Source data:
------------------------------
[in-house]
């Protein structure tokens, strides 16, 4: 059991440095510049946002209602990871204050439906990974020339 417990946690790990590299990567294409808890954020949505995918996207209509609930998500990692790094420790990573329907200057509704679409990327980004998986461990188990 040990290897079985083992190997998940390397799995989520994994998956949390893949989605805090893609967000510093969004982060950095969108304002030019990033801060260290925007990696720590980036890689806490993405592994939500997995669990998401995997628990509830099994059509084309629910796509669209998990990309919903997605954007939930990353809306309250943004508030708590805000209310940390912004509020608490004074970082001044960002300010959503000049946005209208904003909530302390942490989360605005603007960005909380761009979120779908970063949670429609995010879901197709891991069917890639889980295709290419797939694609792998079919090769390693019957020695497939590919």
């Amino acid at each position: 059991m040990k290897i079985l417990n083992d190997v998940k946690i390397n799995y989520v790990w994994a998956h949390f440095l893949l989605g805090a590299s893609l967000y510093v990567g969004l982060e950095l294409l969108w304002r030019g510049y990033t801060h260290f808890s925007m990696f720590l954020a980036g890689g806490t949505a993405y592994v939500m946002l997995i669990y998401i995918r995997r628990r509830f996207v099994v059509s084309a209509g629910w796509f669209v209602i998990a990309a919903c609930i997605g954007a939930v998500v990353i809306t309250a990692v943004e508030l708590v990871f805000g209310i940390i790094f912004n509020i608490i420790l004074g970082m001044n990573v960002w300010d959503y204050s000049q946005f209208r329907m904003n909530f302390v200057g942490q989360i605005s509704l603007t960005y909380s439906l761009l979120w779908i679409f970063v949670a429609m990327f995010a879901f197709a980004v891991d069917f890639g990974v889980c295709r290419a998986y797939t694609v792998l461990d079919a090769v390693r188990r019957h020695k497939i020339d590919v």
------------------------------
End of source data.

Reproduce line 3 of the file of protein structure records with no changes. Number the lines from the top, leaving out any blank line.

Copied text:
């Amino acid at each position: 059991m040990k290897i079985l417990n083992d190997v998940k946690i390397n799995y989520v790990w994994a998956h949390f440095l893949l989605g805090a590299s893609l967000y510093v990567g969004l982060e950095l294409l969108w304002r030019g510049y990033t801060h260290f808890s925007m990696f720590l954020a980036g890689g806490t949505a993405y592994v939500m946002l997995i669990y998401i995918r995997r628990r509830f996207v099994v059509s084309a209509g629910w796509f669209v209602i998990a990309a919903c609930i997605g954007a939930v998500v990353i809306t309250a990692v943004e508030l708590v990871f805000g209310i940390i790094f912004n509020i608490i420790l004074g970082m001044n990573v960002w300010d959503y204050s000049q946005f209208r329907m904003n909530f302390v200057g942490q989360i605005s509704l603007t960005y909380s439906l761009l979120w779908i679409f970063v949670a429609m990327f995010a879901f197709a980004v891991d069917f890639g990974v889980c295709r290419a998986y797939t694609v792998l461990d079919a090769v390693r188990r019957h020695k497939i020339d590919v």